b. You said that NH69729 showed the Bismarck coming directly at the Prinz Eugen amidships at nearly 90 degrees. How is this possible if the rate of closure of the Bismarck was 1000 yards per minute and she could have closed the 650-yard gap between the two ships in just 40 seconds. NH69730, taken a minute later, shows the Bismarck still 500 yards away from the Prinz Eugen. How do you explain that.

c. In your reconstruction map, you show the Bismarck off the starboard quarter of the Prinz Eugen at 0607 when NH69729 was taken. Both ships are traveling in the same direction, from right to left. NH69729, however, shows the Bismarck traveling from left to right, presumably in the same direction as the Prinz Eugen as evidenced in the sequence of photographs from BA 90/61/27 to NH69730. How do you explain that discrepancy? Did both ships make U-turns?

Bob

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The Killer Photograph

Post by wadinga » Thu Mar 23, 2006 12:49 pm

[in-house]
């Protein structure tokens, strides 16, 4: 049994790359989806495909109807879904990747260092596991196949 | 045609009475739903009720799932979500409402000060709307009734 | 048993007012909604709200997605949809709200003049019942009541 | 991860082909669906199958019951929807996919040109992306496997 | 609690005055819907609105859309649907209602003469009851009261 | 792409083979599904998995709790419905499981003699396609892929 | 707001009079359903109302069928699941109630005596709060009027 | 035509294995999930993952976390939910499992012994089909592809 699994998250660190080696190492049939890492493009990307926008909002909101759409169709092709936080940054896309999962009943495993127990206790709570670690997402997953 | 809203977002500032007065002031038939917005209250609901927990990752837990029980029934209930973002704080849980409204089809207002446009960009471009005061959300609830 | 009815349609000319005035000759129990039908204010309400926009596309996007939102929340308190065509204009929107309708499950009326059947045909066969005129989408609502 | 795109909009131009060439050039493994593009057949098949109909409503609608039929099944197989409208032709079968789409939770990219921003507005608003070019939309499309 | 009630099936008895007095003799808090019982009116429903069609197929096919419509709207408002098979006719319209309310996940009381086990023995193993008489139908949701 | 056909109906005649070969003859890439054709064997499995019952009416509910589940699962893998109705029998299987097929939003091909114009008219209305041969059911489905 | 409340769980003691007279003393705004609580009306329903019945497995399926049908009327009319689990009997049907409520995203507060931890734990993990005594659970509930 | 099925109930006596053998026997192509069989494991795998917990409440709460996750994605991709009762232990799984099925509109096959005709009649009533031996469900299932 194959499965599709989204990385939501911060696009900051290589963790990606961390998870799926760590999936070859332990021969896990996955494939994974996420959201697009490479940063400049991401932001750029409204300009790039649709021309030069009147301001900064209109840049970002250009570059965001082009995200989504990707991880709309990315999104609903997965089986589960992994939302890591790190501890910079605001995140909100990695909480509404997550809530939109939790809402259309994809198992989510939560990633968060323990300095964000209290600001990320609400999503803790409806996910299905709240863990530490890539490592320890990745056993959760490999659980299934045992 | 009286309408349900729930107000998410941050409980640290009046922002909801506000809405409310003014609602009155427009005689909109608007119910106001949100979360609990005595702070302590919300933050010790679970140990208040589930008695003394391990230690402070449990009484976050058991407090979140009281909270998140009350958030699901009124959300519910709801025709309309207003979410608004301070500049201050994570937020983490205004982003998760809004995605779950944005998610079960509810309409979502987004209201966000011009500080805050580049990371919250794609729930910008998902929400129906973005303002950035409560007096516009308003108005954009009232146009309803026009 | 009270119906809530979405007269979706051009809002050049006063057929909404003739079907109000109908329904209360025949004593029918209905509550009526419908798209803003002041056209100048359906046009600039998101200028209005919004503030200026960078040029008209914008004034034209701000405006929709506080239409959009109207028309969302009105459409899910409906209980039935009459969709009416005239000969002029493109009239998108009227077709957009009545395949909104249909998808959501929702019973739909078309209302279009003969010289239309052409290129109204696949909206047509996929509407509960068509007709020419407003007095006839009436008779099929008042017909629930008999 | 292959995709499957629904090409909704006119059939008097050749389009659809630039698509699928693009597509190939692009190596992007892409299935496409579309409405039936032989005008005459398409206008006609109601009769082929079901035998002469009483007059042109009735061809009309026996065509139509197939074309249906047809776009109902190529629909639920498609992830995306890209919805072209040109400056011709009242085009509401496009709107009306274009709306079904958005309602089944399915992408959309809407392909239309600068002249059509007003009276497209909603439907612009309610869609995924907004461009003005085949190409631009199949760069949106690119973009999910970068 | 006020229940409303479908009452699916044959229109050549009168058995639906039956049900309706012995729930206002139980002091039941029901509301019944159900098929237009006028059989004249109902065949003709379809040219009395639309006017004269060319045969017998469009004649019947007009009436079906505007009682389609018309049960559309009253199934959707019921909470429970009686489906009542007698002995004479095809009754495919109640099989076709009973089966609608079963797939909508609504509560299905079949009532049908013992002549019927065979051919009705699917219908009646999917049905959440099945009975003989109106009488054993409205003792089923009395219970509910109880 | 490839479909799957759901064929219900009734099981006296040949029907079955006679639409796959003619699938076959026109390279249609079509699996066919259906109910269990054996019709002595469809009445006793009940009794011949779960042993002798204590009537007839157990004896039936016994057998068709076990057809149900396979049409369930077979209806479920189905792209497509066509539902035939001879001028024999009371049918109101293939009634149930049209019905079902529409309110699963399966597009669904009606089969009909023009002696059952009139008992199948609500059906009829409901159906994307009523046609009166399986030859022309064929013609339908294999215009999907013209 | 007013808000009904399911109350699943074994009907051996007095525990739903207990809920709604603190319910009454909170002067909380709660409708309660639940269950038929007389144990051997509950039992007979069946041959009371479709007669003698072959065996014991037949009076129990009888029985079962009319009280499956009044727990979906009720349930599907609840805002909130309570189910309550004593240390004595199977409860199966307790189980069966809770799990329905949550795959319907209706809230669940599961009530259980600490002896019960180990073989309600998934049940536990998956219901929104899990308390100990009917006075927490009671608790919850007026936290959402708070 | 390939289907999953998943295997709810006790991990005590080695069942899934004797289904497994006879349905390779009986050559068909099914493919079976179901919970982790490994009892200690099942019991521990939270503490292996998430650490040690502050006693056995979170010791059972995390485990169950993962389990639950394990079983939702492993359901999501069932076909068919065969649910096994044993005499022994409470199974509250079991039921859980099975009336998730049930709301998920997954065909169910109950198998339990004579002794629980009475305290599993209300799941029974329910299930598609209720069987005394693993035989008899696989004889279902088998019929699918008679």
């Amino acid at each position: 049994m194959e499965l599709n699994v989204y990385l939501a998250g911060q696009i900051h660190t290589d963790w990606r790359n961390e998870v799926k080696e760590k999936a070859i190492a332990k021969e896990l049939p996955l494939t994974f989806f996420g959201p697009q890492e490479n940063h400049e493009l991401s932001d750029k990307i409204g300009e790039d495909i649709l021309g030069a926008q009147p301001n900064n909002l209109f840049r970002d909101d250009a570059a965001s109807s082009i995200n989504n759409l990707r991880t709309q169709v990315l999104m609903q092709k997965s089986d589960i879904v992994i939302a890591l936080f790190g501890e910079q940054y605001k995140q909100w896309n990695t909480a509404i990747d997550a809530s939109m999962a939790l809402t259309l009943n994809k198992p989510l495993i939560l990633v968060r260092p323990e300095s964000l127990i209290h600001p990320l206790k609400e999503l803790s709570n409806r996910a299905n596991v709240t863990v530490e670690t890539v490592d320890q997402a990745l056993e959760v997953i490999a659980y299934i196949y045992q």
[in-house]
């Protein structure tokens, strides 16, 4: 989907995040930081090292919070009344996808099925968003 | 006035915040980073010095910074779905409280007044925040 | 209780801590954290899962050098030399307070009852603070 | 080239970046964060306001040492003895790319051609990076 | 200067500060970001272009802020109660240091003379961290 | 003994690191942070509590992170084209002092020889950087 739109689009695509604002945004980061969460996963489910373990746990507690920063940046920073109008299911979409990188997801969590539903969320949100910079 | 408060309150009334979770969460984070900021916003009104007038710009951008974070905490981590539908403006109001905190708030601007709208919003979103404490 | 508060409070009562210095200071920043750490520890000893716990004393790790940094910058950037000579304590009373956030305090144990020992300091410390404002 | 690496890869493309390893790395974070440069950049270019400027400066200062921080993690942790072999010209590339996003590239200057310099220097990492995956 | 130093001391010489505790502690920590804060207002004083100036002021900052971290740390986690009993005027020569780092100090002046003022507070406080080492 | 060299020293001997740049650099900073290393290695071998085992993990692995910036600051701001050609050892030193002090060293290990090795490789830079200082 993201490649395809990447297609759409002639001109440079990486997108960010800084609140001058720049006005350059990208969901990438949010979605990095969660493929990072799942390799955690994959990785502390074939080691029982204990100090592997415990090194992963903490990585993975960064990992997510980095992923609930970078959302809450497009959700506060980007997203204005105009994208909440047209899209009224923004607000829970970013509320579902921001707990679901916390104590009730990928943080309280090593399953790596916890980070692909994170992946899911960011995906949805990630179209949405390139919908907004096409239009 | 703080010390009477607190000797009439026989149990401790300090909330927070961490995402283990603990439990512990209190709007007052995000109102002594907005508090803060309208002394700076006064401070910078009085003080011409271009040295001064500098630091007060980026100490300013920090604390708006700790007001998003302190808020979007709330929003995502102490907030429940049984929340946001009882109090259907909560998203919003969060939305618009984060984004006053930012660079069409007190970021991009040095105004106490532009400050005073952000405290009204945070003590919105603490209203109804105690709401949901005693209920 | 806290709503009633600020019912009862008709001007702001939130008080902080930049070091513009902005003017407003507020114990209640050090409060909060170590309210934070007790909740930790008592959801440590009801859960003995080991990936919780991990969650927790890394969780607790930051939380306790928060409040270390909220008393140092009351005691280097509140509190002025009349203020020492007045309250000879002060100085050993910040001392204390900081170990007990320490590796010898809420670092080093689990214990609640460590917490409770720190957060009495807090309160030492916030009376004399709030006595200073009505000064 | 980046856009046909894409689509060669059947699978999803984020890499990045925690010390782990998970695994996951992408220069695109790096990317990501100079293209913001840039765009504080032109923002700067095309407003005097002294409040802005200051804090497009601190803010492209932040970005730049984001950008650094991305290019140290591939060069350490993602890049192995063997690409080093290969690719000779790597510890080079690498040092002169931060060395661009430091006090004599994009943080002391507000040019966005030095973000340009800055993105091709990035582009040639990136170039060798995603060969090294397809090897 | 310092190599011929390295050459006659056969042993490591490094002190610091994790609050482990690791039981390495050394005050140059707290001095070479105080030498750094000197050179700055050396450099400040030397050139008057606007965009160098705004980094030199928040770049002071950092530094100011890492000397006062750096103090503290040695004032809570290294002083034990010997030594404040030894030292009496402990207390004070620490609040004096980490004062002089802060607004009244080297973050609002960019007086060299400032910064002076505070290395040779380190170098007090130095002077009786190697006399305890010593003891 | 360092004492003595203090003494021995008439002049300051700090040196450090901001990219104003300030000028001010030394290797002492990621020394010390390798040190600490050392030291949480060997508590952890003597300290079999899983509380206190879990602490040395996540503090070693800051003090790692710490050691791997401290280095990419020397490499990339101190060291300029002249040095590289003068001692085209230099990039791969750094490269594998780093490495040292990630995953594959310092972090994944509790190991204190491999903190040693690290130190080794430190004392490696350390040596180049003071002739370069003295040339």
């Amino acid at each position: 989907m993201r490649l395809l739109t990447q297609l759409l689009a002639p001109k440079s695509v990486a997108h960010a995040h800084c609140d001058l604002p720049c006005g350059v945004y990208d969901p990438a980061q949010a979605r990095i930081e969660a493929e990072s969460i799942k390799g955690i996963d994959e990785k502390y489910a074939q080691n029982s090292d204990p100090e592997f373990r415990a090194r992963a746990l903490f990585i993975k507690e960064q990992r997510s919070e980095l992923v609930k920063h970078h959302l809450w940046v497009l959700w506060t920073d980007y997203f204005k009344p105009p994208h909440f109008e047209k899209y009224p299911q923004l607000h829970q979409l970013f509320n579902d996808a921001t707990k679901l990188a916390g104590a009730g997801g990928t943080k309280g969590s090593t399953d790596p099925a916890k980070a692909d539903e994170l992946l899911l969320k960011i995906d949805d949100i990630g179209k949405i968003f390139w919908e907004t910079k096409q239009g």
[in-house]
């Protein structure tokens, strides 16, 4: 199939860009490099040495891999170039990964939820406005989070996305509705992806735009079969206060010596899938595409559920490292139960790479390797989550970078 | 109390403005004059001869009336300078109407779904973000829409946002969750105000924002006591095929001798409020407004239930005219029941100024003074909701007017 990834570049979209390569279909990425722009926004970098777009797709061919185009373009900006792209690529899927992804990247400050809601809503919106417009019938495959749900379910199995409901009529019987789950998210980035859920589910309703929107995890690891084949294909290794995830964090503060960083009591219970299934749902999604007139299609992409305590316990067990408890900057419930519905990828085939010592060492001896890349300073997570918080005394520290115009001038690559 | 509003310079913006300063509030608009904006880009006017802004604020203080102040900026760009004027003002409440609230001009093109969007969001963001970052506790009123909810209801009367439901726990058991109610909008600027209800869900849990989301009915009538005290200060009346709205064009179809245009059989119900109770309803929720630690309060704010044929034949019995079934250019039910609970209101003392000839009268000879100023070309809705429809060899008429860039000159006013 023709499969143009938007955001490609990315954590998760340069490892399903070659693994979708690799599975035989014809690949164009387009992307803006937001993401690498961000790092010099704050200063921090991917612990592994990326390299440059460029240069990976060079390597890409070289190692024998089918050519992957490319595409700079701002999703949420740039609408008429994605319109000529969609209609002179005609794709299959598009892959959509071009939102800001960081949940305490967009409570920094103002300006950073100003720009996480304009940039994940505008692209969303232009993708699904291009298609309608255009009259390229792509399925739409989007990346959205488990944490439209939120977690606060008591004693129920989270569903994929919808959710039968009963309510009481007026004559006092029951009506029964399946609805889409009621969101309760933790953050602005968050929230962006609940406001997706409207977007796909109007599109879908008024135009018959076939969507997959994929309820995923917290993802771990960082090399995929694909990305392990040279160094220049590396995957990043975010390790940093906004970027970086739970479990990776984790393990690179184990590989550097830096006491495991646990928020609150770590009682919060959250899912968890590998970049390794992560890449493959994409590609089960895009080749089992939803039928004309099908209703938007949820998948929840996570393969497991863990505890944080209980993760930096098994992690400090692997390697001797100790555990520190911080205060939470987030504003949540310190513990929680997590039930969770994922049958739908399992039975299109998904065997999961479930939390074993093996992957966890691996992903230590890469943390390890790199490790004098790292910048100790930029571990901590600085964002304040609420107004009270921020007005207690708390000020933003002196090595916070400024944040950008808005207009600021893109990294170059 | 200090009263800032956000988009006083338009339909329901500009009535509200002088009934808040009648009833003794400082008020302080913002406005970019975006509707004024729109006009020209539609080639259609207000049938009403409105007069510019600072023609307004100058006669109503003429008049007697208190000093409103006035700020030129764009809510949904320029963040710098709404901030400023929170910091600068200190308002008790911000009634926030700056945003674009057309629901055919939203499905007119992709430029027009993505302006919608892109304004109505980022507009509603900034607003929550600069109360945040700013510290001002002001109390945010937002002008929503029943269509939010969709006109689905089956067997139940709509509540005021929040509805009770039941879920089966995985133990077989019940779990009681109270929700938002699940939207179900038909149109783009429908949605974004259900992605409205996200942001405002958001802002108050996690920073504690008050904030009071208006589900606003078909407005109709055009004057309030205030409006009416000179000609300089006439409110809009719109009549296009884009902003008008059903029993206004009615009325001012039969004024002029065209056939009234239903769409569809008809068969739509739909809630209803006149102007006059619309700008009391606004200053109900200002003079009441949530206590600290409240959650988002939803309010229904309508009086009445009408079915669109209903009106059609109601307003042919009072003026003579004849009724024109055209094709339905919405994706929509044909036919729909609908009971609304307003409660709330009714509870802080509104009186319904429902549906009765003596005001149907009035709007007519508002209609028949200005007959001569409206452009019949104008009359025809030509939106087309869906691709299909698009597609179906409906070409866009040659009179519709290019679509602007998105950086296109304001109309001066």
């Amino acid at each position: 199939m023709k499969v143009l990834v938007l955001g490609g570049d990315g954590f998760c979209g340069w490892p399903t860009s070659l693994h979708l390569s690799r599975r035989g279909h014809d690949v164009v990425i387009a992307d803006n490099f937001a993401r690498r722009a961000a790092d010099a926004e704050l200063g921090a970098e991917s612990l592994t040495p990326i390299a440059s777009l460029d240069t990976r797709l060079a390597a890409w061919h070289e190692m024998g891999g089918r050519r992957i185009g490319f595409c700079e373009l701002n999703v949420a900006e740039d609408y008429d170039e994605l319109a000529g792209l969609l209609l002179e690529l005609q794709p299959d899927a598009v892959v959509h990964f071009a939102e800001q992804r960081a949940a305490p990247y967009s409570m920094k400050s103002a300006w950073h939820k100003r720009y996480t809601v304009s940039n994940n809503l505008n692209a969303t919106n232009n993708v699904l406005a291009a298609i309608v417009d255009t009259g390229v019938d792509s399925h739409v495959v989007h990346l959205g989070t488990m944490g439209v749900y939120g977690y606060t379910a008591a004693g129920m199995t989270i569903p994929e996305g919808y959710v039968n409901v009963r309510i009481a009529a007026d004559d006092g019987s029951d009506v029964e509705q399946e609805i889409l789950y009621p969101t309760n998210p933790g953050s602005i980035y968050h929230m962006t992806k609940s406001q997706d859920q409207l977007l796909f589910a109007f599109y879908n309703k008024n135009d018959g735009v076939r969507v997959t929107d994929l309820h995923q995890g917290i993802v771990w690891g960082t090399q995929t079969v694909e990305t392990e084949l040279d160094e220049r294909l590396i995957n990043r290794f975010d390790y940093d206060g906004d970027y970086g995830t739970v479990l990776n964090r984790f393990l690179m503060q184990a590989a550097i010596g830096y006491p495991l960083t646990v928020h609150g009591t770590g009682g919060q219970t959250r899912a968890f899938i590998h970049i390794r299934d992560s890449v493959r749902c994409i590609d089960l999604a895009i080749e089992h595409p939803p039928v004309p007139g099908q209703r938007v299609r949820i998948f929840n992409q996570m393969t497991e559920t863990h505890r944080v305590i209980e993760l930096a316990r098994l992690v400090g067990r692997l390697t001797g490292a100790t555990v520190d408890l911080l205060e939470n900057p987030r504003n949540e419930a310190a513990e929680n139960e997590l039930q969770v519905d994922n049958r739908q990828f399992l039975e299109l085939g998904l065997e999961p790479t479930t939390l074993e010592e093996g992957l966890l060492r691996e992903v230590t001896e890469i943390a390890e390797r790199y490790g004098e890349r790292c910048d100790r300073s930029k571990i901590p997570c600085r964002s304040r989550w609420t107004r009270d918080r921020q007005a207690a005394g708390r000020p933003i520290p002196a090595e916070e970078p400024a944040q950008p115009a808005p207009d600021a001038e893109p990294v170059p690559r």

All,
It would be very convenient to drift off this photograph "move on for now, come back later", into a discussion of others, because this is the very shot which disproves in one single frame the "parallel lines theory".

Bismarck is heading directly at right angles to the rail. There are virtually no rails aboard the entire vessel (PG) which are at 45 degrees (or 90) to the centre line, to allow this to be a view looking aft. Some that were, can be seen in NH 69722, where in the bottom right of the photo, those at the very after end of the upper deck are folded down. They are folded down for action stations because every few seconds two 8" cartridge cases will drop out of the back of Cesar, and they need to roll away clear. Their equivalent, on the port side are folded down because they will be swept by blast from Cesar's muzzles, and this gunnery also makes the after end of this deck a very unpleasant (deadly) place for photography. Better to stay close to the after 4.1" mount. Antonio's other examples just document railing types aboard the ship, there is a smokescreen at work here, trying to confuse the issue.